The Twin Palms restaurant in Pasadena was overflowing with a conservative-looking dinner crowd Thursday night. White-aproned waiters moved busily through the warmly atmospheric, tent-covered room, and business-suited, evening-frocked men and women dined in quiet tranquillity.
It was not exactly the sort of environment in which one expected an explosion of funk-driven fusion music. But that's exactly what happened when Stanley Clarke and his quartet took the stage. The eclectic, multiple-talented bassist-composer moved easily from fusion to mainstream, from blinding displays of virtuosity to grooving funk-driven rhythms.
And in the process, the room was transformed. A few minutes after the start of Clarke's first piece, a gray-suited, bespectacled man converted his table into a drum set, avidly banging out rhythms with both hands. At another table, a discreet-looking couple began clapping their hands in rhythm, occasionally leaping to their feet to shout, "Yeah, go, Stanley, go!"
Clarke observed the proceedings with an occasionally quizzical eye, clearly enjoying the reaction. After a couple of contemporary numbers in which he used his electric bass as a melodic instrument, (relying on keyboard support from Nick Smith and Robert Perkins and dynamic drumming from Ike Wiley), he moved to his larger, acoustic instrument.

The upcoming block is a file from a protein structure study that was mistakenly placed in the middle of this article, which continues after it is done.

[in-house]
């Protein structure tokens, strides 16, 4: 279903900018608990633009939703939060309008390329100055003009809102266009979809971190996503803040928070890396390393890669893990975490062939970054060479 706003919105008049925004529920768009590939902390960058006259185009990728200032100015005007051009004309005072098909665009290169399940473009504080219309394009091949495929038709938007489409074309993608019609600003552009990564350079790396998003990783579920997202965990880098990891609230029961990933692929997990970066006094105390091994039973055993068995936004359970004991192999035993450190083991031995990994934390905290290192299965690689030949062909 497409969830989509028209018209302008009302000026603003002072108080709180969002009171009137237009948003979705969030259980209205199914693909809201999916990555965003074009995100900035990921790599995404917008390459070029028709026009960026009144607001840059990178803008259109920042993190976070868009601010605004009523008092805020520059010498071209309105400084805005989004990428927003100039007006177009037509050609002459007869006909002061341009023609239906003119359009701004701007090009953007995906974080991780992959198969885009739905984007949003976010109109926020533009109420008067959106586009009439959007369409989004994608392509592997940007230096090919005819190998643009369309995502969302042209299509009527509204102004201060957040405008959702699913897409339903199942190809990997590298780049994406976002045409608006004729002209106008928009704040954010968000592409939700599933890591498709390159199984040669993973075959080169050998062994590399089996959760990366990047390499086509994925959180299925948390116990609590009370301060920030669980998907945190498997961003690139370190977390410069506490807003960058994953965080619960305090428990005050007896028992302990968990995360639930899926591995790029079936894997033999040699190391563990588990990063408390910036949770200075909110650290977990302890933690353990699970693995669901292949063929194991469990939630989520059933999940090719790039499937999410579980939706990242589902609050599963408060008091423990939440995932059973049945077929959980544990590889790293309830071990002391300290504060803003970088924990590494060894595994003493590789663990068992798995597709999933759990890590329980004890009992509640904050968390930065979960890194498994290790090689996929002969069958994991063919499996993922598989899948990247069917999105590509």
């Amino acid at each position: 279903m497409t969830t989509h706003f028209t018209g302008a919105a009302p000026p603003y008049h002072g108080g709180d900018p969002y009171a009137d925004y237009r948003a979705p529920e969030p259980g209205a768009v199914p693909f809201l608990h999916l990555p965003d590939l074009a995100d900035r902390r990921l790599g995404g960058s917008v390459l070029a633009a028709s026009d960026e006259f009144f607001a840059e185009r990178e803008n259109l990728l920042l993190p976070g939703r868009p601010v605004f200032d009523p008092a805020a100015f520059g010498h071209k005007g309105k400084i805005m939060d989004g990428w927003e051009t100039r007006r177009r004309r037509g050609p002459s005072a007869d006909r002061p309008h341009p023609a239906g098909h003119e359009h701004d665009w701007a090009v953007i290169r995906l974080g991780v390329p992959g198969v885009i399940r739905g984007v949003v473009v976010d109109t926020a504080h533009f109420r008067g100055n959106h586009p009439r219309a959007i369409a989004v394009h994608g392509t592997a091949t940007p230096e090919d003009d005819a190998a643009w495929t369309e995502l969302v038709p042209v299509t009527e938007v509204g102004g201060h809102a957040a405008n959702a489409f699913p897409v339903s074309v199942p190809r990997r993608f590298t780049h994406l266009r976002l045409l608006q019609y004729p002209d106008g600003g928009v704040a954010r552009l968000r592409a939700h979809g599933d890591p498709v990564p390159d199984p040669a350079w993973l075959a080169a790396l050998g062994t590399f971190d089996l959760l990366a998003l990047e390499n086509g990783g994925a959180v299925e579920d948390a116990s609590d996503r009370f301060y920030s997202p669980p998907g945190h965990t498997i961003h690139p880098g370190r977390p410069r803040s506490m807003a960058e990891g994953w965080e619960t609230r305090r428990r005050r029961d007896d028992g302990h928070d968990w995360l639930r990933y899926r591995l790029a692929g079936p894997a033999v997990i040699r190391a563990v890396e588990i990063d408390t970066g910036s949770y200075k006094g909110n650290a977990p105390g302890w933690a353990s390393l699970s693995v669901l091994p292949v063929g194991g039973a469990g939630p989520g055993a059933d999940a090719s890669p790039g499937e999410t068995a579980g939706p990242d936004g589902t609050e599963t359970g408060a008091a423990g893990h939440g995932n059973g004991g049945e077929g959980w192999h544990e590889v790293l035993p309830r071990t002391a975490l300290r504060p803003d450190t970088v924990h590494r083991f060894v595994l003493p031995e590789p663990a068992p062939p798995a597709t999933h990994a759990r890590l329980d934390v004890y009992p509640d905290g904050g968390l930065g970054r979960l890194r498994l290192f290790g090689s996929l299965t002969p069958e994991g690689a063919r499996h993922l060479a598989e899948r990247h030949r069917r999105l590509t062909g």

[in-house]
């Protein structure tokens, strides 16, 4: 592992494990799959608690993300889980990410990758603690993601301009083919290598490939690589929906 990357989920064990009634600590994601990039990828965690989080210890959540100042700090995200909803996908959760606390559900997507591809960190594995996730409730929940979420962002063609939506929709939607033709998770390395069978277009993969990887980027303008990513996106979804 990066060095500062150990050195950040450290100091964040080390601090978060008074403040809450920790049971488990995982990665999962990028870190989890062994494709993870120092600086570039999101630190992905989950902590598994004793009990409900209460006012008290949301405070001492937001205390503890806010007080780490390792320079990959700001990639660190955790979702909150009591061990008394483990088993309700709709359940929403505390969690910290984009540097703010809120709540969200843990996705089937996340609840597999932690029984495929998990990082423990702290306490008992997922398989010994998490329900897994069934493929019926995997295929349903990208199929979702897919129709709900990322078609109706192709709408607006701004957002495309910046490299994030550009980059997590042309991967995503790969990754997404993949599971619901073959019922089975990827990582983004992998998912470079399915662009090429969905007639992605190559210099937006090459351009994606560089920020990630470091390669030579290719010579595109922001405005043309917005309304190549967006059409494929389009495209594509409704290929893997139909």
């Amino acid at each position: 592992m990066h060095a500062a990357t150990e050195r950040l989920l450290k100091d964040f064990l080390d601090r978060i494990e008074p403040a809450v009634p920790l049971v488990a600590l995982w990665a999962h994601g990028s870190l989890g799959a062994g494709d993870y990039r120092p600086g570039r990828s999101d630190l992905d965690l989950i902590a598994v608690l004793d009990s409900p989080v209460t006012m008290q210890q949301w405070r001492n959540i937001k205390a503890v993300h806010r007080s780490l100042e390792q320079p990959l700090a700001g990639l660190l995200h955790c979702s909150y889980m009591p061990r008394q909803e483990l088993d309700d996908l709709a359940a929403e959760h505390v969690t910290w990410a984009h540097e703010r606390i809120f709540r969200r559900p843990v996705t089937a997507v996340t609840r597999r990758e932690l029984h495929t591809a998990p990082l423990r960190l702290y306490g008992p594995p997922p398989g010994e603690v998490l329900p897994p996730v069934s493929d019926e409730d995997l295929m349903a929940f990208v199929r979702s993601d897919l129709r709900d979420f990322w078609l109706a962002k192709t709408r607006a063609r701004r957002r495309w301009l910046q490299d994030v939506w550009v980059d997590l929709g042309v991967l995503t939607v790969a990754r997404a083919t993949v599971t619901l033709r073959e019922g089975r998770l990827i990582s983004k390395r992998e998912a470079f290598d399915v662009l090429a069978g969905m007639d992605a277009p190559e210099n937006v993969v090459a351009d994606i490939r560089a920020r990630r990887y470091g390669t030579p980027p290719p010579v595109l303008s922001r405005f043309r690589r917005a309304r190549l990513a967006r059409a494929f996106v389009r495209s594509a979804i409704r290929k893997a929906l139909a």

And it was here that he confirmed that his highly visible career as an electric bassist and film composer has in no way diminished his skills as a first-rate, straight-ahead jazz player. Playing Charles Mingus' classic "Goodbye Pork Pie Hat," followed by Charlie Parker's "Confirmation," Clarke gave an impressive display of bass playing--not only in the quickness of his fingers, but in his capacity to come up with compelling improvised melodies.
Although the contemporary numbers that followed--including his 1976 piece "School Days"--tended to fall into repetitious funk patterns, his listeners loved every minute. And by the time he finished his hourlong set, the tranquil room, with its stately palm tree piercing the high, tent roof, had been converted into an energy-filled chamber of fervid, hand-clapping fans. Demanding an encore, his listeners refused to make room for the second show until Clarke came back to favor them with a few more moments of jazz and funk.
The performance not only identified the Twin Palms as an attractive jazz venue, it also underscored the fact that there is a large, supportive audience for jazz, more than willing to turn out for an appealing program of music. Clarke's program was repeated Friday night at the Twin Palms in Newport Beach. On Dec. 4 and 5, the venues will simmer with the jazz-rock of Blood, Sweat & Tears.